Lately UBS, which just announced its latest ugly quarter in which the ultra-wealthy client dependent bank saw $3.3 billion in outflows from its all important wealth-management business, has been increasingly dour on the future, whether it is warning to "Buy Gold" As Equities “Rolling Over” or explaining "How The Investment Grade Dominos Will Fall." Today, UBS' chief global credit strategist Matthew Mish takes on the pleasant topic of predicting what the next imploding "energy-like" sector in credit markets, which is particularly relevant after today's historic downgrade of several energy names which until last year seemed unshakable.
Here is his response:
What's the next 'energy' sector in credit markets?
Our recent conversations have led to investors' increasingly scrutinizing our world view, demanding to better understand the risks inherent in the US corporate and broader credit markets; i.e., proverbially what is the next 'energy sector'. While that question is indeed challenging, we'll do our best to paint a straightforward answer. To reiterate, our focus in this piece is on US corporate credit and, more broadly, US credit conditions; we will not discuss dynamics outside our own borders. And it is indeed possible that there may not be another 'energy' story, but rather a series of smaller episodic stresses that play out across credit segments.
The hallmarks of most asset price booms and busts are grounded in irrational and aggressive future return expectations, which fuel a significant easing of lending standards and debt growth followed by a reversal of both conditions. Historically, one clear harbinger of future stresses has been debt growth. Those industries with the most aggressive credit growth in prior cycles (e.g., telecommunications in the '90s, finance and autos in the 00's, Figure 1) tend to ultimately cause the most pain for investors. Some would say this is an obvious and inherent flaw in the structure of corporate debt markets; that is to say those sectors that issue the most debt naturally grow larger in benchmark HY funds, and ultimately – when the credit regime turns – their investors have too much exposure to industries and issuers with substantial gearing. The result is a lower risk appetite, tighter lending conditions and deleveraging. But such is the largely indexed world we live in.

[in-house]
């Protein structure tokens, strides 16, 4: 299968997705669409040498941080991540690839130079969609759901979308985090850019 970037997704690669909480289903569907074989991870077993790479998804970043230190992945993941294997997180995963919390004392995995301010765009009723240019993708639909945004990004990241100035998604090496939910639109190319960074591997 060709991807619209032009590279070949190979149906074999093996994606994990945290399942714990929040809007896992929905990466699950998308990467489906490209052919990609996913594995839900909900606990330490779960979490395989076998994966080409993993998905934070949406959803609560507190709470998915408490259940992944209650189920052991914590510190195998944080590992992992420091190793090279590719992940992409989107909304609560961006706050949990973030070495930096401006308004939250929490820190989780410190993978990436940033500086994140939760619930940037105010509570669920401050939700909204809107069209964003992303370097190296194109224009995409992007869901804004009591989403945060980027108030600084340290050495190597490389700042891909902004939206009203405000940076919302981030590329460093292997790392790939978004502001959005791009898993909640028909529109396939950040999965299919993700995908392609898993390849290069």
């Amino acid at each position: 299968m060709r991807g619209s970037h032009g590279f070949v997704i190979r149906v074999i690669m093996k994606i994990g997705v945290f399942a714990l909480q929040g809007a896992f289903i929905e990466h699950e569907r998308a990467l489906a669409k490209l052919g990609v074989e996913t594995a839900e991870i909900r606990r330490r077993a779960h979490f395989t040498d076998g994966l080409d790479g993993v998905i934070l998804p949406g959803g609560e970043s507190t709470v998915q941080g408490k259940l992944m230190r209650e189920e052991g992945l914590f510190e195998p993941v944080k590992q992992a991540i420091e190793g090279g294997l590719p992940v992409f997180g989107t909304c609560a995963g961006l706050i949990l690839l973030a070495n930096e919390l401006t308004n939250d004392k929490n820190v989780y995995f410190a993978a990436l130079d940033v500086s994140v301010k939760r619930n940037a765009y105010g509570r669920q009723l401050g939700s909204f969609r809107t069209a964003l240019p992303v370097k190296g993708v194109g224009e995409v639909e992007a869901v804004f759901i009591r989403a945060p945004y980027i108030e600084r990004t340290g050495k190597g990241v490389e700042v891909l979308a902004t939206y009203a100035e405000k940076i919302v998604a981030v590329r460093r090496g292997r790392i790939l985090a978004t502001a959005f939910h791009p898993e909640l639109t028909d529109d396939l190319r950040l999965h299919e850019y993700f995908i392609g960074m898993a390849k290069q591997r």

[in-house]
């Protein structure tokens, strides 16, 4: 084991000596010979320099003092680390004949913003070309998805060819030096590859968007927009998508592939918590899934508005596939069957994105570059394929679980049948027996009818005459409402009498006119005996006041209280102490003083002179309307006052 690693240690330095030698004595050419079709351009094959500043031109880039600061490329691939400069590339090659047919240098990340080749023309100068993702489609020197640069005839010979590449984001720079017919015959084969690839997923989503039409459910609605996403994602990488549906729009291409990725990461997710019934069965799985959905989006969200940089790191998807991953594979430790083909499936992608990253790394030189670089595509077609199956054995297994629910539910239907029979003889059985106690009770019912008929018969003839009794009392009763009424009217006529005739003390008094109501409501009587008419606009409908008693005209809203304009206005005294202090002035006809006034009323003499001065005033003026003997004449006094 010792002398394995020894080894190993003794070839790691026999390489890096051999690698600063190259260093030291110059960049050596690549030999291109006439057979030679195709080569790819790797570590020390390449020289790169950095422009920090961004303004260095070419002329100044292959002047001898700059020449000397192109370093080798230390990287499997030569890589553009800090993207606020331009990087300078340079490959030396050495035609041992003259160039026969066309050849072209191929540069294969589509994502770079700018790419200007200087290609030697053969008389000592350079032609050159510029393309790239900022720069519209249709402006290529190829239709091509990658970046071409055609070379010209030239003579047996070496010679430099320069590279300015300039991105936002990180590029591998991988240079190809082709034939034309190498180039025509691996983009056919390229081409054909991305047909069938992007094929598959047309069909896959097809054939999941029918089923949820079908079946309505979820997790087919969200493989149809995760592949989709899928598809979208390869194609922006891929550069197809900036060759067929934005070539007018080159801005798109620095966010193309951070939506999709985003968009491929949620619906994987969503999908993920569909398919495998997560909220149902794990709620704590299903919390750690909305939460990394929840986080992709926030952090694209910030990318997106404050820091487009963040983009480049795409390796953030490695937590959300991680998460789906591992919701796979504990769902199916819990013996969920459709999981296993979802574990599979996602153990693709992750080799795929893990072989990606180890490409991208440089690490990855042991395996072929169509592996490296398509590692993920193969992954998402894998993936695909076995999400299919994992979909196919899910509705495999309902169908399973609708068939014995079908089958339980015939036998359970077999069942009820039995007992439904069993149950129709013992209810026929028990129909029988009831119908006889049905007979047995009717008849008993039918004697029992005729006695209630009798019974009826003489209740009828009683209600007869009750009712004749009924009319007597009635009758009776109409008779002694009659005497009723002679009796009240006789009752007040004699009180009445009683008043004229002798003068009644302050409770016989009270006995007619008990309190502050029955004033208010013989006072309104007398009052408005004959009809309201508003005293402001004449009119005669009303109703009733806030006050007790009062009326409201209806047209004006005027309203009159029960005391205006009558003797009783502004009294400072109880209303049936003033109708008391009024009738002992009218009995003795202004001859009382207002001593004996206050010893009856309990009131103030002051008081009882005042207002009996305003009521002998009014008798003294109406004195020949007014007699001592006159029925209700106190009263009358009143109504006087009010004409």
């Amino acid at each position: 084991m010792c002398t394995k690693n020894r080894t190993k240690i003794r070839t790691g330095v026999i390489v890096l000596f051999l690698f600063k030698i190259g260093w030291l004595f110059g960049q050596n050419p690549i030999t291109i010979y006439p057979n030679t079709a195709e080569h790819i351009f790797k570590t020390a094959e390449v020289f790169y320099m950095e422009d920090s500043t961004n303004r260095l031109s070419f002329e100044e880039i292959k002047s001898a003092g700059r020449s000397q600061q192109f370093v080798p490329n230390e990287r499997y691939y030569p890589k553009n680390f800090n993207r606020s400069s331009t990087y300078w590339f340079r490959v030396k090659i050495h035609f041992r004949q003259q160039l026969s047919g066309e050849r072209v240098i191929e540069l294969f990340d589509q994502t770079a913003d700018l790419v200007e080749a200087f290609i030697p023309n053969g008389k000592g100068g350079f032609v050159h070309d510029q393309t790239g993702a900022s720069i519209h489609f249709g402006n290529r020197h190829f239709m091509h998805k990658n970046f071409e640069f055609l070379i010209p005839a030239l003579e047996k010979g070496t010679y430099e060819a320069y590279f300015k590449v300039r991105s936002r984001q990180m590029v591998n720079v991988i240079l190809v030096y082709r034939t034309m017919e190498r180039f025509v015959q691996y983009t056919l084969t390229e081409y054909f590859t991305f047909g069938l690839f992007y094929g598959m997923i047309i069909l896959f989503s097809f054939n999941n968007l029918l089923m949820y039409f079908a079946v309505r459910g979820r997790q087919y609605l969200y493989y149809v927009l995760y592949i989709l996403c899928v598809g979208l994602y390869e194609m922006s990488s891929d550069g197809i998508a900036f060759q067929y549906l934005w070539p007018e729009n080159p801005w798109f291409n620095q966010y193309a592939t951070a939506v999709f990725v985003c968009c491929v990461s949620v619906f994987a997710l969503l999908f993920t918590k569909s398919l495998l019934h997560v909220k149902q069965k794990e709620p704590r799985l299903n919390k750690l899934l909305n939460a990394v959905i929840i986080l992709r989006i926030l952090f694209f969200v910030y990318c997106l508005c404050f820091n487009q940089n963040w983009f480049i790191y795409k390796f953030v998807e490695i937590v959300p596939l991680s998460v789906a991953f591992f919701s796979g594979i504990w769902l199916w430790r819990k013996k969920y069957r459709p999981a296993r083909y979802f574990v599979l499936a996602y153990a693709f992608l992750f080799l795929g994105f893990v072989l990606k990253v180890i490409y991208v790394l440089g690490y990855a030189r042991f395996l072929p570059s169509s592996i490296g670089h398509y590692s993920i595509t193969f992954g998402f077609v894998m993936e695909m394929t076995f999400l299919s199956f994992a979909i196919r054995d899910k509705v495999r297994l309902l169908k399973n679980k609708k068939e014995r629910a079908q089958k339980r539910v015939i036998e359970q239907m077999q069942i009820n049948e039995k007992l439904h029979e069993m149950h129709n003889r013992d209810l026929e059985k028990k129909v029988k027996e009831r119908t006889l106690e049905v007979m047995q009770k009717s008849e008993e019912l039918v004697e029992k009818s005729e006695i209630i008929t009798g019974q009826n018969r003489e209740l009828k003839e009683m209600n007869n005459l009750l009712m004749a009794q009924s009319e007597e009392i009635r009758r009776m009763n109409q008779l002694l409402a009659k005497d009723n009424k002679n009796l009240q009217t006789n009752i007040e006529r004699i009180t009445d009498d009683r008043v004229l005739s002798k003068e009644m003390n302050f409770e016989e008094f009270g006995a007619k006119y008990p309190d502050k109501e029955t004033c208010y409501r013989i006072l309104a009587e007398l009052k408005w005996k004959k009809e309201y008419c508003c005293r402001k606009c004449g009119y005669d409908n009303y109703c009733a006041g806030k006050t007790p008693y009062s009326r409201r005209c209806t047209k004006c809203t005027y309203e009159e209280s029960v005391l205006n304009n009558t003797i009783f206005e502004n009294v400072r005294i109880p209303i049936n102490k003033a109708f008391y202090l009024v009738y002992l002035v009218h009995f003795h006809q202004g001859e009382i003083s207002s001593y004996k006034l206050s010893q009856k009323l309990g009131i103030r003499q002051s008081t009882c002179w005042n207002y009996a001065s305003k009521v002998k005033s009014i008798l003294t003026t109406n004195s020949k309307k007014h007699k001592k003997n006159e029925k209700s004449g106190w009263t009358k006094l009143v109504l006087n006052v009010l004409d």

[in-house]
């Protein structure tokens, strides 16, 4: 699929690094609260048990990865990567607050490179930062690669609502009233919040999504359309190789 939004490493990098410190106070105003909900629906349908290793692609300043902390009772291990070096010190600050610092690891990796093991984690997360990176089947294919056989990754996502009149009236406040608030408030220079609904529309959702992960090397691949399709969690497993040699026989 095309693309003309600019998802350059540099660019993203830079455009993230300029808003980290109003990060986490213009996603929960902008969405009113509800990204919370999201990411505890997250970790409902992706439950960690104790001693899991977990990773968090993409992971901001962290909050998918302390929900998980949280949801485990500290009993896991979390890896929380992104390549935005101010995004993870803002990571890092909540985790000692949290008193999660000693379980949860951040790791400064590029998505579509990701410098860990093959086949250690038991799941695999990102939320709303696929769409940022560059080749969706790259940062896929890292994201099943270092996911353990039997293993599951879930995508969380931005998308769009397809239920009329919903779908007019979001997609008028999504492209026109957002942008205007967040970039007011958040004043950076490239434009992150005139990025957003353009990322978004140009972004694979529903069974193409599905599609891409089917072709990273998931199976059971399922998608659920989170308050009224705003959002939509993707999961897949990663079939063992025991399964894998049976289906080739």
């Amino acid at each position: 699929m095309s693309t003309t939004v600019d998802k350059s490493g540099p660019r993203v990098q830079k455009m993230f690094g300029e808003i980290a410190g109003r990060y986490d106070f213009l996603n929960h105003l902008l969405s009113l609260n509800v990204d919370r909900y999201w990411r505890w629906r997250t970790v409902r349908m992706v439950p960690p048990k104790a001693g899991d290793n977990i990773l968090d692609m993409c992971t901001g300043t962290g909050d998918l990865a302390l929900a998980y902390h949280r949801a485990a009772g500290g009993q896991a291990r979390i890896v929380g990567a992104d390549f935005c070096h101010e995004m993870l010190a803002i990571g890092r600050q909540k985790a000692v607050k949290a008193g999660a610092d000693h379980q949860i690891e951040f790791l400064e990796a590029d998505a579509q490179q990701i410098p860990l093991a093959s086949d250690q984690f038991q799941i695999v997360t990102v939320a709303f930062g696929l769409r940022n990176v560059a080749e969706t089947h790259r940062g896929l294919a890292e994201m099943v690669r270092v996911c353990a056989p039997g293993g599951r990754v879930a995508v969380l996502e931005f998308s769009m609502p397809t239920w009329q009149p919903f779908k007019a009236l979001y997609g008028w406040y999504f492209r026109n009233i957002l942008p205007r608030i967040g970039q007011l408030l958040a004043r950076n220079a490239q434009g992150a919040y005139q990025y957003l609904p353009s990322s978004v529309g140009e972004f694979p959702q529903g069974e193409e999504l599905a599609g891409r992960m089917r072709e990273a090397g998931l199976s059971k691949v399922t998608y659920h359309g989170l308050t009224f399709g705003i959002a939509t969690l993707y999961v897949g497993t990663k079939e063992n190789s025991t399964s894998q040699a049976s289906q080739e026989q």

We believe the lower quality (e.g., triple C) segment of the US HY market fits this thesis to a 'T', and remains a unique risk in this cycle given the factors of Fed QE and regulation. However, some would argue this sector has re-priced considerably and liquidity is challenging to manoeuvre positions (i.e., it's too late).
The other areas we will highlight have not re-priced to the same extent, so the risk is we are early (or simply wrong) – but this thesis is what many investors are seeking. In US high yield, excluding energy E&P the next largest industries experiencing debt growth in this cycle are technology and cable. In US leveraged loans, we have seen a similar trend in technology specifically. However, in both cases the relative growth is not as extreme as that witnessed in energy. In US high grade, the picture changes with outliers excluding gas pipelines in the REIT and pharmaceutical industries.
The latest Fed SLOOS offers some key insights in this regard. First, banks indicated that their lending standards for commercial real estate (CRE) loans of all types tightened in Q4, with significant fractions reporting tightening in multifamily (MF) and moderate fractions reporting tightening for construction/land development (CLD) loans. Second, banks were asked about longer term expectations for lending conditions through 2016: significant fractions of banks stated they expect to tighten lending standards on MF and CLD loans, while a moderate fraction expected tightening on nonfarm nonresidential (NFNR) loans. And third, on the outlook for loan performance in 2016, a significant fraction reported that they expect rising delinquencies and charge-offs for all categories of C&I loans.
In short, while there may not be another 'energy' sector this cycle, our proverbial list of candidates includes lower quality high yield (ex-commodities) and commercial real estate (CRE). More broadly, the OCC's own examiners would also likely add asset-backed and auto loans to the list. The stark conclusions these credit officers draw with respect to the massive easing of credit standards due to competitive pressures seems clear enough – but unfortunately they seem to largely fall on deaf ears.